Patrick D. Gallagher
Department of Commerce
Head of the U.S. Delegation to GEO-X
Opening Statement at the
Group on Earth Observations
January 17, 2014
Good morning, everyone.
It’s a pleasure to join you here, and to see firsthand why the Group on Earth Observations is such a game-changer.
I extend my sincere thanks to His Excellency, Minister Oberle, the Government of Geneva, and to all our Swiss hosts for your exceptional hospitality.
Early on, when GEO was beginning to take shape, the late David Broder, who is a columnist for the Washington Post, cited the GEO concept as a bright spot in a world plagued by tremendous challenges. Machines can talk to each other, he pointed out, but can people of so many different persuasions and perspectives do the same?
Congratulations to all of you! In just the first decade, the GEO community has proven exactly that. As we can see from the Report on Progress in our information packages — the work on coordination of observation systems, the increased use of earth observation data, based on broad policies of open data, and used by such a wide community – is creating a vibrant ecosystem of innovation through GEO’s initial initiatives.
On-the-ground GEO Accomplishments
I hope you feel great pride in the value added by GEO.
Some examples of these collaborations include:
- The Asian Water Cycle Initiative, which is harmonizing watershed data from 18 national river basins in 20 countries;
- Efforts to better understand the links between environmental change and human health;
- Efforts to better measure carbon and mercury, and to assist in forecasting the agricultural output of the world’s major crops through GEO-GLAM;
- GEONETCast, through which China, Europe and the United States are supporting user priorities in 169 countries– such as providing information on water in India and more reliable weather forecasts in parts of Central and South America;
- SERVIR which is strengthening the capacity of governments to integrate earth observation information into decision-making related to the climate in Central America, East Africa, and the Himalayas;
- GEOSS in the Americas is supporting a fresh approach to forecasting water availability in a drought-stricken region of Chile, an approach that has caught the attention of others in the region; and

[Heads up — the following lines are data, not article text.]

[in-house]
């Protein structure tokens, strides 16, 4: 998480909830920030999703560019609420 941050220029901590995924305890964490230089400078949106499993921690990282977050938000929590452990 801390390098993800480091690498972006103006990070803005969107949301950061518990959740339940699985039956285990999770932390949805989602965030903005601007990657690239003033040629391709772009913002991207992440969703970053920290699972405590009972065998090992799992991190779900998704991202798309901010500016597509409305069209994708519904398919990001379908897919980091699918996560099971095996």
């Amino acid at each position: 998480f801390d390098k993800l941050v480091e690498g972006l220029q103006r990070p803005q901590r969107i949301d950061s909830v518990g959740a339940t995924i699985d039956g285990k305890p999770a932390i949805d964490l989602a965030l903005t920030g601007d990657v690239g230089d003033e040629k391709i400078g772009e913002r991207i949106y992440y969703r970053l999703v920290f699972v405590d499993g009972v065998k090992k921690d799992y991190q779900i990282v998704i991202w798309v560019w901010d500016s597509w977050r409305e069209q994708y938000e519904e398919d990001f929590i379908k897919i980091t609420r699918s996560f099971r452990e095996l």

- The recently launched AfriGEOSS among 22 African nations demonstrates a new vibrant and collaboration approach.
The United States, my home country, is proud to collaborate in most of these initiatives, as well as working on a new ocean acidification observing network; developed in partnership with the World Health Organization, a cholera early warning system; and leading the Global Forest Observation Initiative’s capacity building through SilvaCarbon initiative.
Open Data: An Indispensable Asset
Underlying the effective delivery of GEO’s initiatives and its promise is a fundamental principle – and that is the principle of open, accessible and timely data.
Open government data is important for democratic governance and supports innovation, business creation and efficiency. The wonderful exhibits downstairs in our exhibit hall show the breadth of applications being developed using the range of open data products our governments are distributing.
Last May, President Obama issued an Executive Order calling for all US federal agencies to manage government information as a national resource, and to release it to the public in ways that are easy to discover, access and use, thereby leveraging this important government investment. This will add to the products, files and images already shared through GEO. My home, the U.S. Commerce Department, through our ‘Open for Business Agenda,’ is working to catalyze the emergence of new businesses, products and services powered by our agencies’ data. Increasing access to data and data sharing, both nationally and internationally, is crucial for unleashing innovation across what is increasingly a data-driven economy,
Partnerships Offer a World of Opportunity
But who is using these resources? And do they realize the huge scope of what GEO has to offer? And, more provocatively, who else should be using all of these resources?
We know that we have to move from making the observations available to facilitating their use. I hope you will continually widen the GEO community by leveraging current partnerships; attracting new ones — both public and private; working with users to best hone needed tools; seeking fresh sources of support; increasing the capacity of users everywhere–all of which brings Earth observation science to where it can work for the common good.
There are technical, scientific and policy challenges yet to work through. But with our political will to succeed, I think we will succeed. This is a remarkable — and pivotal — time for GEO. Your community’s pioneering spirit, force of conviction, and scientific and technological muscle now stretch around the world — to regions, villages, river basins, ecosystems, laboratories, oceans, even under ground in mines. And, most importantly, to all the lives they affect.
GEO’s achievements inspire us to look well beyond the current horizon. There will be breakthroughs not yet imagined. GEO will advance our understanding of the past, yield necessary insights about the present, and catalyze essential forecasts about the future.
So yes! Absolutely yes! Let’s renew our commitment and resolve to use nearly a decade of existing investments in new and dynamic ways.
Let us join together to approve the declaration.